Japan, U.S., South Korea to Hold Missile-Tracking Drill

TOKYO (Reuters) -
A U.S. Air Force B-1B bomber flies in formation during a joint aerial drill called “Vigilant Ace” between U.S. and South Korea, South Korea, Wednesday. (The Defense Ministry/Yonhap via Reuters)

The United States, Japan and South Korea will hold two days of missile-tracking drills this week, Japan’s Maritime Self-Defense Force said on Sunday, as tensions rise in the region over North Korea’s fast-developing weapons programs.

North Korea has fired two missiles over Japan as it pursues nuclear weapons and ballistic missiles in defiance of U.N. sanctions and international condemnation. On Nov. 29, it test-fired an intercontinental ballistic missile which it said was its most advanced yet, capable of reaching the mainland United States.

The exercises, on Monday and Tuesday, will be the sixth drill sharing information in tracking ballistic missiles among the three nations, the defense force said.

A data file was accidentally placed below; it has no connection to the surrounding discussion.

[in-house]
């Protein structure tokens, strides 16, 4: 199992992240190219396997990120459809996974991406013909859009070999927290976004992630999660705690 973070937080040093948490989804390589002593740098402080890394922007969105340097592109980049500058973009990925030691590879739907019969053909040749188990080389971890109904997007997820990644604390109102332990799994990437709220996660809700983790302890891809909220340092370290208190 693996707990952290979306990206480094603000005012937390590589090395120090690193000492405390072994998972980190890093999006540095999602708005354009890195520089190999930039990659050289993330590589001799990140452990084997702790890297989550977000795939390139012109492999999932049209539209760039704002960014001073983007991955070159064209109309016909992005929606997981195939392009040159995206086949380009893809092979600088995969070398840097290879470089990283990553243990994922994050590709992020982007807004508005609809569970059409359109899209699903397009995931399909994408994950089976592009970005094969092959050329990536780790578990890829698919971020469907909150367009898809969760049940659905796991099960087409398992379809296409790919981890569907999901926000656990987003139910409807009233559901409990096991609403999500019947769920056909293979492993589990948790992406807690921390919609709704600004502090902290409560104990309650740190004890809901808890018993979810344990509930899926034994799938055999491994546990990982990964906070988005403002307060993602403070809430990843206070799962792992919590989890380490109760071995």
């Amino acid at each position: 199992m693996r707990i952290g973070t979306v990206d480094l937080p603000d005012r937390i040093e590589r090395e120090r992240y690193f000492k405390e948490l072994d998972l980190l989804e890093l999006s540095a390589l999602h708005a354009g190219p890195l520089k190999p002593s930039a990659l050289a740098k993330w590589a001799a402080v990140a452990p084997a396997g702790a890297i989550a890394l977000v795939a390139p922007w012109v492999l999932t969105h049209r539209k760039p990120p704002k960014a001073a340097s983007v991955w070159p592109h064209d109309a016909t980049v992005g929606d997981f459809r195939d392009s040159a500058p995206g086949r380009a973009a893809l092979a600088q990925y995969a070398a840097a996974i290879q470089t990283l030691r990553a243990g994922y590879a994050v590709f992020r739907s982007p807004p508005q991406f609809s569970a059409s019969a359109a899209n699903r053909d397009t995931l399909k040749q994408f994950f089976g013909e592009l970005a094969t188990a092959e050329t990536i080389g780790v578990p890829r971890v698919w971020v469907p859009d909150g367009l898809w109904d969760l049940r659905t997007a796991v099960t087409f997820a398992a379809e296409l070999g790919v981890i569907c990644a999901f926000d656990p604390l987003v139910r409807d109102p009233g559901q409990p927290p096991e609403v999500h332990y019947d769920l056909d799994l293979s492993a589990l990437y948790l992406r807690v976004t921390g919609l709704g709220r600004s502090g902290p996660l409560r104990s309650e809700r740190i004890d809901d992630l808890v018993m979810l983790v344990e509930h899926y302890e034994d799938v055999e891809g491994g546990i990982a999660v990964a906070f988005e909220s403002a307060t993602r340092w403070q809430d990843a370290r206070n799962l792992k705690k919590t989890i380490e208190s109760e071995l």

The United States and South Korea conducted large-scale military drills last week, which the North said have made the outbreak of war “an established fact.”

Last month’s missile test prompted a U.S. warning that North Korea’s leadership would be “utterly destroyed” if war were to break out. The Pentagon has mounted repeated shows of force after North Korean tests.

North Korea regularly threatens to destroy South Korea, Japan and the United States and says its weapons programs are necessary to counter U.S. aggression. The United States stations 28,500 troops in the South, a legacy of the 1950-53 Korean War.